Radical media, politics and culture.

Race Politics

"Tactfulness of the Heart: Jean Genet and The Black Panthers"
Angela Davis

[Excerpts from an unpublished speech at the Odeon seminar in Paris, organized by Albert Dichy for IMEC, May 25th, 26th and 27th, 1991.]

When Jean Genet came to the USA in spring 1970, although it was our
first meeting with him, there were many of us Black Americans who
already considered him an ally because of his play The Blacks that had
showed in New York a few years before. The Black Panther Party invited
Genet so he could help them, holding conferences in different
universities over the USA. It was a major critical stage of the black
of struggle in the USA. I was in charge of translating his speeches,
for instance at UCLA where I was teaching philosophy. A party was
arranged for him in the house of filmmaker Dalton Trumbo in Hollywood:
many stars showed up and it helped raise funds to pay the imprisoned
Panthers' lawyers. David Hilliard, a member of the Black Panther
Party, largely mentioned in Prisoner of Love, told me Genet had
arrived with worn out clothes and was asked to get a bit dressed up.
He was taken to a San Francisco shop run by a Black man so moved that
Genet came to the USA to help the Panthers, he offered him a jacket, a
pair of trousers and a shirt. I remember him, so happy to wear these
gifts, and me, so excited to meet him. I knew his writings, he was a
mythical character to me but, face to face with him, I had an almost
motherly feeling. He was like a little boy, very kind and laughing a
lot . . .

Release Events for "White Riot: Punk Rock and the Politics of Race"
September 22 - October 6

Please come celebrate the publication of Maxwell Tremblay and Stephen Duncombe's new book: White Riot: Punk Rock and the Politics of Race. Just released from Verso, White Riot is a collection of first-person writing, lyrics, letters to zines, and analyses of punk
history on issues of racial identity. This book brings together writing from leading music critics, personal reflections from punk pioneers, scholarly essays from academics, and reports on punk scenes from around the world.

The Monster Bares Its Fangs: On the Pogroms in South Africa Andile Mngxitama

Seeking Autonomous POC to Make Something New Are you interested in founding an organization of people of color united around anti-authoritarian politics?

Over time, many collectives self-identified with APOC (Anarchist People Of Color) have come and gone. New autonomous people of color are getting involved. Interest in seeing something more consistent is a common refrain. What could be needed is an organization that helps strengthen and build collectives, supports activists and puts out a coherent vision for the present and future as autonomous people of color.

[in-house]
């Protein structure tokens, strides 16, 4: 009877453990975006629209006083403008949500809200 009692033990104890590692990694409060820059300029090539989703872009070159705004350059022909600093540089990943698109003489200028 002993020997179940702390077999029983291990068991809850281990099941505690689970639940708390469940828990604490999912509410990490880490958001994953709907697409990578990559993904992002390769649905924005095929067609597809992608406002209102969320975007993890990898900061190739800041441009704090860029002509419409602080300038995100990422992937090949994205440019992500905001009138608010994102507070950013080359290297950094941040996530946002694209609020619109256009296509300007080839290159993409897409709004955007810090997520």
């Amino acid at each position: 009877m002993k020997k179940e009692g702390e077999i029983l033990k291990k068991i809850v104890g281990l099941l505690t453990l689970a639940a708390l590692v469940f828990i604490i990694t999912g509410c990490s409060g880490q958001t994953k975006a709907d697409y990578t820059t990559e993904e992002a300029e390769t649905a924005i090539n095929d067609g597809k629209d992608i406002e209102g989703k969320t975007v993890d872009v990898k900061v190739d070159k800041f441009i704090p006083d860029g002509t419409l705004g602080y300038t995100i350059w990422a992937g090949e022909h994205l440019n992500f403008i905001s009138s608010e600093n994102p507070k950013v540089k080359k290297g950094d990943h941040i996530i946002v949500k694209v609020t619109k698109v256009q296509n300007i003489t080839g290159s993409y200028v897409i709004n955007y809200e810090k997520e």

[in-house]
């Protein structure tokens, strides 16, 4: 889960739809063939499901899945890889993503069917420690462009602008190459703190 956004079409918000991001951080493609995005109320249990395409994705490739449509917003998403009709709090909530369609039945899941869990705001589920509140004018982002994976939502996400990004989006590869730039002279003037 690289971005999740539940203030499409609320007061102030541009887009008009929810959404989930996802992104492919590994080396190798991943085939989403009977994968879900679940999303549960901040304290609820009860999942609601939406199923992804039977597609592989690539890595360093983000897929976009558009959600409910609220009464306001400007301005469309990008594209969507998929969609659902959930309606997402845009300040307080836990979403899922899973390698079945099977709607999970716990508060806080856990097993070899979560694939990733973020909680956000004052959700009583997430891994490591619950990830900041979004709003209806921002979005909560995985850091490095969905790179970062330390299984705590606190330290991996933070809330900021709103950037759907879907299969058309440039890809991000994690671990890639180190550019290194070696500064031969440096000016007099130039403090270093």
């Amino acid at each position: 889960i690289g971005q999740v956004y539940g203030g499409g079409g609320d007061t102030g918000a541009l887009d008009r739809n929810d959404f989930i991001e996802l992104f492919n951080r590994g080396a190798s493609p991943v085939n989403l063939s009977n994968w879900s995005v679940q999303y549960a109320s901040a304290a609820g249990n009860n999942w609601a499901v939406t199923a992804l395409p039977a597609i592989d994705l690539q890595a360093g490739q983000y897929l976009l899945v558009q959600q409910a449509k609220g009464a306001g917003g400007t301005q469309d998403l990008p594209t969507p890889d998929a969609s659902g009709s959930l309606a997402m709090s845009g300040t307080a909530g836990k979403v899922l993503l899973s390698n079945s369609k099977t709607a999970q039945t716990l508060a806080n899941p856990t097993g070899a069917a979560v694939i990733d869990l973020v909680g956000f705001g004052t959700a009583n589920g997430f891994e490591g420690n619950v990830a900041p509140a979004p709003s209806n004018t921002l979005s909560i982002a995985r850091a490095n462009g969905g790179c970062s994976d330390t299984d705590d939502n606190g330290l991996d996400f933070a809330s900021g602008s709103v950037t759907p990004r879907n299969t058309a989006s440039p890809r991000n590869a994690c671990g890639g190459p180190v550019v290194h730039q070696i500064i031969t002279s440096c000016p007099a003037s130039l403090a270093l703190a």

“Forging a Black Liberation Agenda for the 21st Century” Black Radical Congress, June 20-22, 2008, St. Louis, Missouri

With the launch of the Black Radical Congress (BRC) in 1998, a current of optimism rippled through the social justice movement. In the tradition of other black political gatherings such as the National Negro Congress, the National Black Political Convention and other more recent ones, the BRC set out on a mammoth challenge to build unity within the Black Liberation Movement (BLM) and consensus around the Freedom Agenda.

Four updates from Illvox.org:

Here is my own offer for ending the conflict (originally written almost 3 months ago, right after shmanapolis):

Fellow Leftists...

Walter Rodney Lives!

Peoples Power No Dictator!

Wazir Mohamed

[A reflection on Walter Rodney’s continuing relevance 27 years after his assassination in Guyana on June 13, 1980, by the Wazir Mohamad, former Co-Leader of the Working Peoples’ Alliance of Guyana, now
PhD Candidate in Sociology-Binghamton University, New York.]

Part 1

The Stalled Rodney Inquiry and the Racial Dimension of Guyana

I think it necessary that this pertinent question is asked: What happened to Walter Rodney, why was he assassinated, and who was responsible? After years of stops, starts, and inaction on this issue, in 2005 it seemed as though an international inquiry into Rodney’s assassination was finally on the cards.

The Guyanese Parliament on June 29 2005 passed a unanimous resolution authorizing the creation of a commission of inquiry, whose terms of reference were to be ironed out among representatives of the Government, the Rodney family, and others. This year as we mark 27 years since his passing we ask, what has happened to this decision for the inquiry?

It is now 27 years since Walter Rodney “the prophet of self-emancipation” was murdered in a dark corner, at a dark moment of Guyana’s history. That day in June 1980 is arguably the saddest of modern Guyana. I was 22 years old at that time, but my life was already enmeshed in the struggle which Walter Rodney defined in terms of a battle for “peoples’ power – no dictator”. Dictatorial rule was the hallmark of the Burnham presidency which ruled Guyana for more than two decades. Yet, for many years until his death in 1985 Burnham was revered in the corridors of power in the region, in Cuba, the Soviet Union, and all the Eastern Bloc Countries.


Subscribe to Race Politics